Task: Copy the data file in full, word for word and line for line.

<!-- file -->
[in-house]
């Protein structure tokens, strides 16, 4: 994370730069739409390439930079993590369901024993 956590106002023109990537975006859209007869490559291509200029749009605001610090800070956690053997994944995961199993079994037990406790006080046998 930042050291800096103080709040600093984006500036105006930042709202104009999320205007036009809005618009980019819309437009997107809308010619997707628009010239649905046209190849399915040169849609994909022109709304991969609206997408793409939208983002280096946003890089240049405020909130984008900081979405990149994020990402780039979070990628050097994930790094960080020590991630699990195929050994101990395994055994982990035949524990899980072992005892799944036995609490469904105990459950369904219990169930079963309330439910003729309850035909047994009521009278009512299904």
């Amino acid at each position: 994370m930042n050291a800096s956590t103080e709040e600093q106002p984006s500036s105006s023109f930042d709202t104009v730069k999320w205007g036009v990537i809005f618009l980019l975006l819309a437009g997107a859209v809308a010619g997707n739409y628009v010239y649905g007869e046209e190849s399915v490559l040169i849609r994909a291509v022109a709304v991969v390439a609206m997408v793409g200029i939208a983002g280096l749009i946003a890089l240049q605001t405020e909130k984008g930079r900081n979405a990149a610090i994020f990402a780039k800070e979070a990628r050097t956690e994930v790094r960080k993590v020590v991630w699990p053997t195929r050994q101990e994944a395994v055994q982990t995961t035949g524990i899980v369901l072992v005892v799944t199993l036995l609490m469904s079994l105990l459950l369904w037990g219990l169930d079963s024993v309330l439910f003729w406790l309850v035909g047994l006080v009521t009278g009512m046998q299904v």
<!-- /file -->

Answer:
[in-house]
């Protein structure tokens, strides 16, 4: 994370730069739409390439930079993590369901024993 956590106002023109990537975006859209007869490559291509200029749009605001610090800070956690053997994944995961199993079994037990406790006080046998 930042050291800096103080709040600093984006500036105006930042709202104009999320205007036009809005618009980019819309437009997107809308010619997707628009010239649905046209190849399915040169849609994909022109709304991969609206997408793409939208983002280096946003890089240049405020909130984008900081979405990149994020990402780039979070990628050097994930790094960080020590991630699990195929050994101990395994055994982990035949524990899980072992005892799944036995609490469904105990459950369904219990169930079963309330439910003729309850035909047994009521009278009512299904």
């Amino acid at each position: 994370m930042n050291a800096s956590t103080e709040e600093q106002p984006s500036s105006s023109f930042d709202t104009v730069k999320w205007g036009v990537i809005f618009l980019l975006l819309a437009g997107a859209v809308a010619g997707n739409y628009v010239y649905g007869e046209e190849s399915v490559l040169i849609r994909a291509v022109a709304v991969v390439a609206m997408v793409g200029i939208a983002g280096l749009i946003a890089l240049q605001t405020e909130k984008g930079r900081n979405a990149a610090i994020f990402a780039k800070e979070a990628r050097t956690e994930v790094r960080k993590v020590v991630w699990p053997t195929r050994q101990e994944a395994v055994q982990t995961t035949g524990i899980v369901l072992v005892v799944t199993l036995l609490m469904s079994l105990l459950l369904w037990g219990l169930d079963s024993v309330l439910f003729w406790l309850v035909g047994l006080v009521t009278g009512m046998q299904v």